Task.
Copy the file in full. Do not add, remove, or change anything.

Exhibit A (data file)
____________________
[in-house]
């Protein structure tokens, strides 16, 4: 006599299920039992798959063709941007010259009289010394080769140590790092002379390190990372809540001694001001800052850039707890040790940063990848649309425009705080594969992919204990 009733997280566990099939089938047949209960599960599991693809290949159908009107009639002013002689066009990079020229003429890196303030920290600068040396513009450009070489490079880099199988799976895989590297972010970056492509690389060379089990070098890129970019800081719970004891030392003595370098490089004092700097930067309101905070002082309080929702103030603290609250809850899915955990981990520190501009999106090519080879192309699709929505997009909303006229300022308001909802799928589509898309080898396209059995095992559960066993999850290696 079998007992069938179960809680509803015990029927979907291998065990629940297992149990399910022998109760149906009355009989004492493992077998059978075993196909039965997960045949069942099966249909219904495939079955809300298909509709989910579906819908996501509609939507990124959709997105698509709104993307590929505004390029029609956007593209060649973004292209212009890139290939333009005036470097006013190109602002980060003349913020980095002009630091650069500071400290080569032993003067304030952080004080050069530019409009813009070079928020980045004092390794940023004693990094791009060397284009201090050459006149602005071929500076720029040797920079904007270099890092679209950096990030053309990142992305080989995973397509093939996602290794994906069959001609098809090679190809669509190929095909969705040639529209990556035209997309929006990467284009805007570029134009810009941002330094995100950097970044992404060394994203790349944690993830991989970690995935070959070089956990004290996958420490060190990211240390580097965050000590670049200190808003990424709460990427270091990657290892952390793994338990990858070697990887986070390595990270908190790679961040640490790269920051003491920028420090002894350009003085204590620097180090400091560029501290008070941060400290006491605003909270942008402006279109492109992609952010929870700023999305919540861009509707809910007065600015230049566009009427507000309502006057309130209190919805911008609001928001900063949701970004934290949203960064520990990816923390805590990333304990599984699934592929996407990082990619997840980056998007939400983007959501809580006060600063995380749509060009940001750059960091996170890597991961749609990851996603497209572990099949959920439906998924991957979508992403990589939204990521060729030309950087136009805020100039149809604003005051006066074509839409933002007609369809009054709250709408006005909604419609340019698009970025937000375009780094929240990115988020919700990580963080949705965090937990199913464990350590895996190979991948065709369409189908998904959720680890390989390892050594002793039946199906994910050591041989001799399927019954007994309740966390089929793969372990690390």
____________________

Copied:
[in-house]
């Protein structure tokens, strides 16, 4: 006599299920039992798959063709941007010259009289010394080769140590790092002379390190990372809540001694001001800052850039707890040790940063990848649309425009705080594969992919204990 009733997280566990099939089938047949209960599960599991693809290949159908009107009639002013002689066009990079020229003429890196303030920290600068040396513009450009070489490079880099199988799976895989590297972010970056492509690389060379089990070098890129970019800081719970004891030392003595370098490089004092700097930067309101905070002082309080929702103030603290609250809850899915955990981990520190501009999106090519080879192309699709929505997009909303006229300022308001909802799928589509898309080898396209059995095992559960066993999850290696 079998007992069938179960809680509803015990029927979907291998065990629940297992149990399910022998109760149906009355009989004492493992077998059978075993196909039965997960045949069942099966249909219904495939079955809300298909509709989910579906819908996501509609939507990124959709997105698509709104993307590929505004390029029609956007593209060649973004292209212009890139290939333009005036470097006013190109602002980060003349913020980095002009630091650069500071400290080569032993003067304030952080004080050069530019409009813009070079928020980045004092390794940023004693990094791009060397284009201090050459006149602005071929500076720029040797920079904007270099890092679209950096990030053309990142992305080989995973397509093939996602290794994906069959001609098809090679190809669509190929095909969705040639529209990556035209997309929006990467284009805007570029134009810009941002330094995100950097970044992404060394994203790349944690993830991989970690995935070959070089956990004290996958420490060190990211240390580097965050000590670049200190808003990424709460990427270091990657290892952390793994338990990858070697990887986070390595990270908190790679961040640490790269920051003491920028420090002894350009003085204590620097180090400091560029501290008070941060400290006491605003909270942008402006279109492109992609952010929870700023999305919540861009509707809910007065600015230049566009009427507000309502006057309130209190919805911008609001928001900063949701970004934290949203960064520990990816923390805590990333304990599984699934592929996407990082990619997840980056998007939400983007959501809580006060600063995380749509060009940001750059960091996170890597991961749609990851996603497209572990099949959920439906998924991957979508992403990589939204990521060729030309950087136009805020100039149809604003005051006066074509839409933002007609369809009054709250709408006005909604419609340019698009970025937000375009780094929240990115988020919700990580963080949705965090937990199913464990350590895996190979991948065709369409189908998904959720680890390989390892050594002793039946199906994910050591041989001799399927019954007994309740966390089929793969372990690390």